Adyen on the Leeds businesses quick to adapt to challenging times
Josh Taylor, Adyen’s VP Sales (UK), explores those firms which - faced with customers staying away due to COVID-19 - innovated to survive and thrive.
Whether via D2C commerce or in-person solutions like self-service kiosks, a number of Leeds businesses have made lasting change, based on research conducted by the payments platform on companies’ key opportunities and challenges.
The retail and hospitality industries have never been ones to stand still. Over the last year especially, amid the most testing circumstances, Leeds businesses showed inspiring ingenuity by adapting quickly to reach customers forced to stay away.
"Before lockdown, our online sales were less than 1% from our own webshop. Now, it’s grown to about 30% overall.” - Sarah Hardy, North Brewing Co.
There was North Brewing Co., which launched click-and-collect sales so customers could buy their favourite drinks items online, for example - just one innovative example we found when speaking to 100 Leeds-based companies to find out more about the challenges they’ve faced. From our research, we gained valuable insights into how Leeds businesses adapted quickly to new sales and distribution business models.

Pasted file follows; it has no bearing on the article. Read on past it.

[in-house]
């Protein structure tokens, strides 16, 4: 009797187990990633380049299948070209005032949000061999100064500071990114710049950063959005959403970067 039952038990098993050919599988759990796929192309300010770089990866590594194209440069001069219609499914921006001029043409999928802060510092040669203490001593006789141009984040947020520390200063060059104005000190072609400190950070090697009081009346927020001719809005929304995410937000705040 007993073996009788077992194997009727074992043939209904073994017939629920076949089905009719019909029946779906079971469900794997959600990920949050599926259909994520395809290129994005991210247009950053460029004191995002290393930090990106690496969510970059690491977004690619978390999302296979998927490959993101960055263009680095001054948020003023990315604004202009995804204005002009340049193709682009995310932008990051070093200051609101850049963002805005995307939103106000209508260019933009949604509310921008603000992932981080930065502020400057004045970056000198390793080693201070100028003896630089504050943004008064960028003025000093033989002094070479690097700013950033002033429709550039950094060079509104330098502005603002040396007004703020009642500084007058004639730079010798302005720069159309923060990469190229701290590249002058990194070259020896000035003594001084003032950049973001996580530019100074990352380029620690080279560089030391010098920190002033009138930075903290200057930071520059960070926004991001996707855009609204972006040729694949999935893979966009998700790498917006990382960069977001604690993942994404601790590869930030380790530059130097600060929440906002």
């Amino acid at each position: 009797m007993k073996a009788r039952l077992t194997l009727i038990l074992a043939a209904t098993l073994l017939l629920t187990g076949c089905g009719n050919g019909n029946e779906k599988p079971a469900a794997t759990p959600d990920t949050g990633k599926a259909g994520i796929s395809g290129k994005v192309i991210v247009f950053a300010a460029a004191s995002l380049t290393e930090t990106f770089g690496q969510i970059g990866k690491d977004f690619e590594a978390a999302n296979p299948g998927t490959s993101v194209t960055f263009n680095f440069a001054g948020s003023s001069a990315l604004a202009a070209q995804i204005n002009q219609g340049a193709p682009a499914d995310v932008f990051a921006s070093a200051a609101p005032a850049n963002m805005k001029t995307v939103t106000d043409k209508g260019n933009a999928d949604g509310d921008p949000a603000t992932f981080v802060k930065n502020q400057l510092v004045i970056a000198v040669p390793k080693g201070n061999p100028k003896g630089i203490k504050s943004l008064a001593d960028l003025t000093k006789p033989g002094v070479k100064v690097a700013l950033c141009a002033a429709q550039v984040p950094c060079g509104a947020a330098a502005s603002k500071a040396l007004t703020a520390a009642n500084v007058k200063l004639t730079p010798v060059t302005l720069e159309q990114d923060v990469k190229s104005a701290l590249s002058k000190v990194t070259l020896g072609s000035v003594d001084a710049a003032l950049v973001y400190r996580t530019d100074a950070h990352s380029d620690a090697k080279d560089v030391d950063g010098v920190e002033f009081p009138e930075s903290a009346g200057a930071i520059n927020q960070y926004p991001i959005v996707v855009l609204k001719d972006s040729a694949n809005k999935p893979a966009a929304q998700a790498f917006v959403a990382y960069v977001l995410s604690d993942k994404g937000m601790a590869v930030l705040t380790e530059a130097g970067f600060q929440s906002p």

For many local manufacturers, the last year was a catalyst for selling direct-to-consumer (D2C) through ecommerce, with 100% of manufacturers we surveyed significantly investing in their ecommerce capabilities so that their customers could buy directly online from them. For this very traditional sector, 64% cited a lack of internal expertise as a key challenge when trying to keep up with the pace of change.
How did Leeds hospitality businesses adapt over the last 12 months?
- 97% adopted new distribution streams
- 67% offered home deliveries for meals
- 57% adopted click-and-collect
- 50% adopted curb side pick-up
The hospitality industry was perhaps the worst affected by the pandemic, with blanket closures, lockdowns and safety concerns all leading to 81% of Leeds diners saying they had avoided eating at restaurants or visiting bars and pubs since the start of the pandemic.
For proprietors, this meant thinking creatively - as 67% of businesses offered home delivery, while half gave the option of curb-side pickup.
One positive is that once restrictions started to ease, businesses learned from the experience and kept many of the new technologies like self-service kiosks, in-app ordering and QR code ordering in operation, with customers embracing the convenience. Businesses using these technologies also enjoyed positive process efficiencies and a boost to their bottom line.
To learn more about the key opportunities and challenges faced by Leeds businesses, download the Leeds City Report: Power in community.
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